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it's not the users

Okay, Microsoft news of the day: first, they warn of three new "critical" IE flaws. Then they say that, by the way, Windows patches might become automatic. Have you ever read the licensing agreement of Microsoft software? It gives them rights to do almost whatever they want. Now, automated. Does anyone think that they would use it for something useful? Why would they want to deliver patches automatically, since patches don't seem to work anyway?

On the topic, Scott says:

So tell me when is someone going to sue Microsoft in a class action lawsuit about shoddy security practices? Couldn't this be a tobacco lawsuit kind of thing?
I am incredibly surprised that no one in the US wants to take Microsoft up to task with this. They've sued McDonald's for making people fat, for crying out loud.

In part, I think, this comes from a certain misplaced perception that is quite widespread. It goes like this: "Oh sure, Microsoft is bad, but users are part of the problem too. You know, if they just stopped opening attachments... and it's not like they've no warnings...".

Users are not the problem. Until we, in the software community, take responsibility for what we produce, this isn't gonna get better. Let me put it another way, an example that I came up on an IM conversation today.

Say that a car company, for example, Fanstastic Motors, creates a particular type of car that, when driven beyond 70 MPH, becomes so unstable that it rolls over and explodes. Because of this, everyone has warnings. You get a course, that says that you should never drive beyond 70 MPH. Whenever speed increases, you get warnings on the console. Mechanics that you meet on the street explain to you how you should never, ever drive fast. Now, everyone knows that it's just gonna happen that people will, intentionally, or by mistake, drive over the limit. People will die.

Now, in that case, would you blame Fantastic Motors, or say "Oh it's the drivers that never learn".

If you think that my example was ridiculous, think again. Maybe you remember that Ford was in seriously hot water a couple of years ago because of tire problems with their SUVs. The reason? The tires were being used "beyond spec". They were disintegrating mid-trip, causing catastrophic accidents. Of course, Ford told users to check tire pressure. Of course Ford told people not to do X and Y. Of course people were told to check their car regularly. And, of course, drivers, users, sometimes forgot, with terrible consequences.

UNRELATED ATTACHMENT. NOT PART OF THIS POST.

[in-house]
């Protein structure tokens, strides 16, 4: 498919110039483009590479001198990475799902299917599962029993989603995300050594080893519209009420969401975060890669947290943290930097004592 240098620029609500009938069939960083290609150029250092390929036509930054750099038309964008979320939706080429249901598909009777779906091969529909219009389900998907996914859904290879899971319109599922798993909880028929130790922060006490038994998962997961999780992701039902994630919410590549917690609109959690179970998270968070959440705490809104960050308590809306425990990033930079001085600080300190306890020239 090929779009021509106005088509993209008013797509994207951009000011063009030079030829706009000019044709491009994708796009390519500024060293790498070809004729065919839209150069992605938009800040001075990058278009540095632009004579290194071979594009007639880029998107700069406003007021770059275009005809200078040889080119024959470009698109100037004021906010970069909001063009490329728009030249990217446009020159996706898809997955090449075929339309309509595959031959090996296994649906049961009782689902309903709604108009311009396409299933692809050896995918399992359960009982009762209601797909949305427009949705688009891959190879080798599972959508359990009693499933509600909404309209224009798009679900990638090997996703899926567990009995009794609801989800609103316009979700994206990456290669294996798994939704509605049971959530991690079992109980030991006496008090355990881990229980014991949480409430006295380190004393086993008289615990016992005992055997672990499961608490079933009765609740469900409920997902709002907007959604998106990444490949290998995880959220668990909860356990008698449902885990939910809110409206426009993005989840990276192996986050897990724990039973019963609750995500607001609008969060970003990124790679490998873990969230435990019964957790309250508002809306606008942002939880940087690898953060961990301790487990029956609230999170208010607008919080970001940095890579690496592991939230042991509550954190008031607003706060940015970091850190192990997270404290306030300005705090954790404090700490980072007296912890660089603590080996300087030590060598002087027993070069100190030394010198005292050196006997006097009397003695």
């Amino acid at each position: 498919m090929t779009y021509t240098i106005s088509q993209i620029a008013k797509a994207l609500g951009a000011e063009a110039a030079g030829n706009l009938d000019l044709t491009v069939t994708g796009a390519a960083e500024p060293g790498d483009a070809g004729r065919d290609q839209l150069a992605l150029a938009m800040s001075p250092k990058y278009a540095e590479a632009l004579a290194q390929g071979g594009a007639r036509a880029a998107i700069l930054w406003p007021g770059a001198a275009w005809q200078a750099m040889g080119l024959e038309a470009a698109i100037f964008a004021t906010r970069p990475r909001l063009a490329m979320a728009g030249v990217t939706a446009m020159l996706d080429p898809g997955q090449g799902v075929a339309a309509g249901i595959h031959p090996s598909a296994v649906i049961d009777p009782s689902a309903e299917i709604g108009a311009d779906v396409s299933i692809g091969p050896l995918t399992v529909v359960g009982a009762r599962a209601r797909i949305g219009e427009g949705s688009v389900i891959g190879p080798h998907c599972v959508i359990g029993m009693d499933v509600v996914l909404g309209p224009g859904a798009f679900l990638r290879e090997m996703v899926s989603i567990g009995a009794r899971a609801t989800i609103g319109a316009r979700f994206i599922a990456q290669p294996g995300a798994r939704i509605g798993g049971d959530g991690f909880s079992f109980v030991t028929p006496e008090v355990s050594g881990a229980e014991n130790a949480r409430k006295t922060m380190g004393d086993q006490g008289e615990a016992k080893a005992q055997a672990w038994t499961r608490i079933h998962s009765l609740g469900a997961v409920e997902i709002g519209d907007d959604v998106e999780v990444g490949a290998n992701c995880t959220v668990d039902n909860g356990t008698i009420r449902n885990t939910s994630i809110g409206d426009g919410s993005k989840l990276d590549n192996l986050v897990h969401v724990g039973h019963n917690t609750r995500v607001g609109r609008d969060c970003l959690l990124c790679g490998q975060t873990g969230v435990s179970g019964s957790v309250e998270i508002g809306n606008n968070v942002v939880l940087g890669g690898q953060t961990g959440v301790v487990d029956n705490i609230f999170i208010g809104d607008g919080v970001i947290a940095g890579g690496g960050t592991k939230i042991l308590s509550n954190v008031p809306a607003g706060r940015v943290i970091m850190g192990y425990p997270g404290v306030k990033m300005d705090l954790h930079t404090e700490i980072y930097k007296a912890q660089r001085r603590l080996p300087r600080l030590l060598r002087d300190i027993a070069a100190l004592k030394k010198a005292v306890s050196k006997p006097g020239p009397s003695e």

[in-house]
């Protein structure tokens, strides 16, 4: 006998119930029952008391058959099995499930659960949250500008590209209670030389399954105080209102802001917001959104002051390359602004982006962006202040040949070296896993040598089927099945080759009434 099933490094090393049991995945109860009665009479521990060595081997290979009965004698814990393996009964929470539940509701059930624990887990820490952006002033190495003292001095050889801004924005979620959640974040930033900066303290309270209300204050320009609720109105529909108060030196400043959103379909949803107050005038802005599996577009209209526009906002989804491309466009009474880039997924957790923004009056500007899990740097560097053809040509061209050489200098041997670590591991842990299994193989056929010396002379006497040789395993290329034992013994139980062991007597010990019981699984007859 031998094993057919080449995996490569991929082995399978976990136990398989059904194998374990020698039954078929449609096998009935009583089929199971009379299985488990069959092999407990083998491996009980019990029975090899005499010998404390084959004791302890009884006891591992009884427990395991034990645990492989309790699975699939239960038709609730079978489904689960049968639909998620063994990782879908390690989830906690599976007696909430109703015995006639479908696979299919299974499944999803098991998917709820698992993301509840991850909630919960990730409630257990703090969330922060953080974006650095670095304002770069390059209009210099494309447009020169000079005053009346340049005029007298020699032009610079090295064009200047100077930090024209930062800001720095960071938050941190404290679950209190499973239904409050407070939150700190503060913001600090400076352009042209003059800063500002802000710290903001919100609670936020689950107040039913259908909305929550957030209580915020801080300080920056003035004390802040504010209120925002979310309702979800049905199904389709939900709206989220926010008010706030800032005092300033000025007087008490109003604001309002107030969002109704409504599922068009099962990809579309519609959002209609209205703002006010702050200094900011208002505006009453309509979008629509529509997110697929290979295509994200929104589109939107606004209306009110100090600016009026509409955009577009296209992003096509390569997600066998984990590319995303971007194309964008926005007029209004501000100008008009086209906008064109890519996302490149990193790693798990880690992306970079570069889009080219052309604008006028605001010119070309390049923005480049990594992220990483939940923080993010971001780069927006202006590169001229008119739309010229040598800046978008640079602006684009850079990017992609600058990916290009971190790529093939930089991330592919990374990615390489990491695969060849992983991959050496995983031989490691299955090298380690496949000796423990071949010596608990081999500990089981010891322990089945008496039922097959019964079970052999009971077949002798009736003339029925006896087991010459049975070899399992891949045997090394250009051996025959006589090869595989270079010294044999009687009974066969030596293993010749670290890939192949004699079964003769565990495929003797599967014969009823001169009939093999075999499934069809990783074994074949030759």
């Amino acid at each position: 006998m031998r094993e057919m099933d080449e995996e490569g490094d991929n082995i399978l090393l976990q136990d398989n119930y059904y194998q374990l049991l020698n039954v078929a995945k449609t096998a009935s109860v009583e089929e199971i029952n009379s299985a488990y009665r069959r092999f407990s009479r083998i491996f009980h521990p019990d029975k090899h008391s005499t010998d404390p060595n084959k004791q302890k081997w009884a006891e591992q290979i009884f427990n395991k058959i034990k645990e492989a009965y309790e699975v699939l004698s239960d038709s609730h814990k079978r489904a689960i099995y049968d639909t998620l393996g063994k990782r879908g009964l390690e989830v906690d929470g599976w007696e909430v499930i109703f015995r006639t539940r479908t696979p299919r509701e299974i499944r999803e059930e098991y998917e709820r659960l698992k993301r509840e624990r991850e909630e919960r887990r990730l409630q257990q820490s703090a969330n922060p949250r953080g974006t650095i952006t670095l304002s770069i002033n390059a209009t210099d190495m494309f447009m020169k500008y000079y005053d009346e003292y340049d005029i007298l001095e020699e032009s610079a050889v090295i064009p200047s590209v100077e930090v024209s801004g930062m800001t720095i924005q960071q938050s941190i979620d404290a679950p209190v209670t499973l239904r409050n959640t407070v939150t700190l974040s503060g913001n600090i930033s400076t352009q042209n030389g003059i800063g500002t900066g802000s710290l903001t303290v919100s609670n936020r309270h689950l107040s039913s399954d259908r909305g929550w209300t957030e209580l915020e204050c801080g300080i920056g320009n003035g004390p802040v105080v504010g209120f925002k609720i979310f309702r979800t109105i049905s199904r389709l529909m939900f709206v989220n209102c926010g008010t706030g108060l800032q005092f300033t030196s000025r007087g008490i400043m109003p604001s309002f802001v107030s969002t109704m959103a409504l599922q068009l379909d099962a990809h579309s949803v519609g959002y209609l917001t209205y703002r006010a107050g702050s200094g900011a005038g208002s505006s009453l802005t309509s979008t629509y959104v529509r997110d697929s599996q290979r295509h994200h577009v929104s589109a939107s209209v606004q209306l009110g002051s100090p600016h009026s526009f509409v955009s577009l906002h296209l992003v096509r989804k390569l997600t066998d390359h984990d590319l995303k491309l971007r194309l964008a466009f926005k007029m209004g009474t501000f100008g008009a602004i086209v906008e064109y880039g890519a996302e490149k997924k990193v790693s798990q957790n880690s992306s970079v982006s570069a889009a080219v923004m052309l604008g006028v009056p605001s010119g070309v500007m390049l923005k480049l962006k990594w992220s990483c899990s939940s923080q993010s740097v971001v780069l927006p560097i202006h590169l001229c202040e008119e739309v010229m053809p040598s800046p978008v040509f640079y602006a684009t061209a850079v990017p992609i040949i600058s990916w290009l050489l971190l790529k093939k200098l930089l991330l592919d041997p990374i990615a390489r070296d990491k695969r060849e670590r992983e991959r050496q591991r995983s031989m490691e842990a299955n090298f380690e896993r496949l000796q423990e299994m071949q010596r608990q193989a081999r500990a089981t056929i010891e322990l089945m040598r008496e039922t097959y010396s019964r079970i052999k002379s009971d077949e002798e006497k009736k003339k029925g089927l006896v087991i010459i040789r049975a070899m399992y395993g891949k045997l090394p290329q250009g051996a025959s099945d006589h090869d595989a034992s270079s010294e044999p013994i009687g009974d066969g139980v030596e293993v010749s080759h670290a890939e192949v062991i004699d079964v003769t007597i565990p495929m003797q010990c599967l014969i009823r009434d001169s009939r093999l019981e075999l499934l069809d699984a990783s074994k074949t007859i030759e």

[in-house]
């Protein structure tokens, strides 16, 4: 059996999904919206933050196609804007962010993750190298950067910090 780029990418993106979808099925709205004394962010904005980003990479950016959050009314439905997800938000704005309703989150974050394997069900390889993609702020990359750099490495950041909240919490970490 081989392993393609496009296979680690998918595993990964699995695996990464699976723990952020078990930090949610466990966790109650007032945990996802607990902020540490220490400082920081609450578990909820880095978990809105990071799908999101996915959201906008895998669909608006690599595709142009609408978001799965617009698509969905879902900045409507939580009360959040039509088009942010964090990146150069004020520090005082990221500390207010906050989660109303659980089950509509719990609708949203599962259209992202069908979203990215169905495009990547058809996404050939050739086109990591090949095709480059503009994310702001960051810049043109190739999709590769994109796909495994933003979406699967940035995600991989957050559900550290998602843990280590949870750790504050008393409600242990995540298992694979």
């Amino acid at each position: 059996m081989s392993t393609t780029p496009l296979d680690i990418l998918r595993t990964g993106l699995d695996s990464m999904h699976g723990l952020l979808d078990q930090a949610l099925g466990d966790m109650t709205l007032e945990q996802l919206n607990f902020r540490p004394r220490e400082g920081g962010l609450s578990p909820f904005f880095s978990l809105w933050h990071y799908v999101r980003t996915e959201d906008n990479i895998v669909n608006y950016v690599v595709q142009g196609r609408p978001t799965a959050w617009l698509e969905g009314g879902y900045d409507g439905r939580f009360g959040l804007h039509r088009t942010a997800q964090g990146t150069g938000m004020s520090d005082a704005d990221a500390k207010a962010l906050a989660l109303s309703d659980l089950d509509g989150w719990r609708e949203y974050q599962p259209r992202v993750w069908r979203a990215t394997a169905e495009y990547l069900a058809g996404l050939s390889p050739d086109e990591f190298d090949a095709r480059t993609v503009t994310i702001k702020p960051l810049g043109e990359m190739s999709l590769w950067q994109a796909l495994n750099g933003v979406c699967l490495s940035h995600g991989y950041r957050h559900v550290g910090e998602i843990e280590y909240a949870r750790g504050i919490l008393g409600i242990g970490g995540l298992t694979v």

Back then, was anyone saying, "oh, these drivers, they never learn."?


Software is NOT different.

Update: The Register has an example that is, well... exactly like mine. Heh.

I always try to tell people, when they say, "I don't know what I did. The computer stopped working." I always ask them: 'If your fridge stops working, does it ever occur to you to say "I don't know what I did, the fridge stopped working". They say 'No. I'd say, "The fridge isn't working.''

There's a big difference.

I know of no other industry in which the customer willingly takes the blame for the stupidity of the provider of the good or service. Customer support people reinforce this tendency ('Are you sure the computer is connected to the power outlet?'). The way software is designed reinforces this tendency ('Please read the following carefully and select the appropriate option' --to which you could almost add 'you moron!'). Users get blamed all the time. Well. Sometimes the user might be at fault, but until software actually works properly, that's definitely not were we should start.

Users are not at fault, We, the developers, are. And the biggest of all is Microsoft. They should be ashamed. They should get their act together. It's called corporate responsibility. Which in their case is even bigger, because they own not one, but several monopolies.

I just turned on the email server for a moment to see what was happening. And I'm still getting one email per minute.

And you know what? It's not that "email is broken".

It's not the "users' fault".

It's Microsoft's.

Categories: technology
Posted by diego on August 21 2003 at 9:15 PM

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